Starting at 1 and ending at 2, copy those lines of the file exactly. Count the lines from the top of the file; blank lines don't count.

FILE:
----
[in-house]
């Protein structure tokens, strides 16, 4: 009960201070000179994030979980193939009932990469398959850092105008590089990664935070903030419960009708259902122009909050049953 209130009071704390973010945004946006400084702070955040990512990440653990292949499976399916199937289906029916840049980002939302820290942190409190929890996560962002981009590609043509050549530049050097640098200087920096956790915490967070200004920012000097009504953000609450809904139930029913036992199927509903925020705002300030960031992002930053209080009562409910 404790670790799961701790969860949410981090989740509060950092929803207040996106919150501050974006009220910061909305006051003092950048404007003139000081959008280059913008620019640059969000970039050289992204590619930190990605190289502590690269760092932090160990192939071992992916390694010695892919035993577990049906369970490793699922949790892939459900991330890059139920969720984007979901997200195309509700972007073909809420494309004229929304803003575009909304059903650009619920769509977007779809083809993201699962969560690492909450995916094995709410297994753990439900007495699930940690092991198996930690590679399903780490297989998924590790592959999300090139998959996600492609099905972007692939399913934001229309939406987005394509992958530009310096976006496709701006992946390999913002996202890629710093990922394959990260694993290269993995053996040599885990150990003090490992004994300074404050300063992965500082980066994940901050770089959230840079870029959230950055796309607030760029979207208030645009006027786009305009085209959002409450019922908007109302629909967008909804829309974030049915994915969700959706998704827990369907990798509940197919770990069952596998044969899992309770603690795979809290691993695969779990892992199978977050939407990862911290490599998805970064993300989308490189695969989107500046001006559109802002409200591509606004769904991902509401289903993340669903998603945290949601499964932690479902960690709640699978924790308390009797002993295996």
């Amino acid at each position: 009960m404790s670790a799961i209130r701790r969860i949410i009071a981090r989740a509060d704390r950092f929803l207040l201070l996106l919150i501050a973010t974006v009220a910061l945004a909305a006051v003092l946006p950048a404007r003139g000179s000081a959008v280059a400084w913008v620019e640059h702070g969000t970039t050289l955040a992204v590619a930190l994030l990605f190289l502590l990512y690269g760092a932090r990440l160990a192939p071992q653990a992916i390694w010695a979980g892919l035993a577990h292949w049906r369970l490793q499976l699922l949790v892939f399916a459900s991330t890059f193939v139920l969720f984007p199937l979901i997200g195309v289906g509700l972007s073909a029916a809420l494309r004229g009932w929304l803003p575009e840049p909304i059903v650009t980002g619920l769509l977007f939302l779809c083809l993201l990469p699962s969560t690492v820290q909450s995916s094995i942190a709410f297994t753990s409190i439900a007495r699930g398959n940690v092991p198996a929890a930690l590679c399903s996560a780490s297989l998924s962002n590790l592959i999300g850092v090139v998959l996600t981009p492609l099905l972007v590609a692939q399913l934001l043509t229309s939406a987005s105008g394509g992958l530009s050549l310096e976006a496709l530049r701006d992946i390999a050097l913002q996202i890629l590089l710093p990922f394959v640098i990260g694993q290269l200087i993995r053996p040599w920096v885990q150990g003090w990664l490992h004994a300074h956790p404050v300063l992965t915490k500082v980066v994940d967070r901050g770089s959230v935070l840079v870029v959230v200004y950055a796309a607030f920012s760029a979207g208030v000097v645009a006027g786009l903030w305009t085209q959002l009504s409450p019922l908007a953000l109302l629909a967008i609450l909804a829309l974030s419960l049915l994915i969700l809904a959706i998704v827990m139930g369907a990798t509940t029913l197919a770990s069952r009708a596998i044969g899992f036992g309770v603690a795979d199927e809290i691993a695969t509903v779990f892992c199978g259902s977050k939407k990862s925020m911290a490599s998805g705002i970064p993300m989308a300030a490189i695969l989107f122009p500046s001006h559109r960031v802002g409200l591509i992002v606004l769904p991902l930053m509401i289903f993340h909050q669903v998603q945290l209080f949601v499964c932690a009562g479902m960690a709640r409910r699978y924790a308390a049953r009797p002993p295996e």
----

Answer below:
[in-house]
């Protein structure tokens, strides 16, 4: 009960201070000179994030979980193939009932990469398959850092105008590089990664935070903030419960009708259902122009909050049953 209130009071704390973010945004946006400084702070955040990512990440653990292949499976399916199937289906029916840049980002939302820290942190409190929890996560962002981009590609043509050549530049050097640098200087920096956790915490967070200004920012000097009504953000609450809904139930029913036992199927509903925020705002300030960031992002930053209080009562409910 404790670790799961701790969860949410981090989740509060950092929803207040996106919150501050974006009220910061909305006051003092950048404007003139000081959008280059913008620019640059969000970039050289992204590619930190990605190289502590690269760092932090160990192939071992992916390694010695892919035993577990049906369970490793699922949790892939459900991330890059139920969720984007979901997200195309509700972007073909809420494309004229929304803003575009909304059903650009619920769509977007779809083809993201699962969560690492909450995916094995709410297994753990439900007495699930940690092991198996930690590679399903780490297989998924590790592959999300090139998959996600492609099905972007692939399913934001229309939406987005394509992958530009310096976006496709701006992946390999913002996202890629710093990922394959990260694993290269993995053996040599885990150990003090490992004994300074404050300063992965500082980066994940901050770089959230840079870029959230950055796309607030760029979207208030645009006027786009305009085209959002409450019922908007109302629909967008909804829309974030049915994915969700959706998704827990369907990798509940197919770990069952596998044969899992309770603690795979809290691993695969779990892992199978977050939407990862911290490599998805970064993300989308490189695969989107500046001006559109802002409200591509606004769904991902509401289903993340669903998603945290949601499964932690479902960690709640699978924790308390009797002993295996």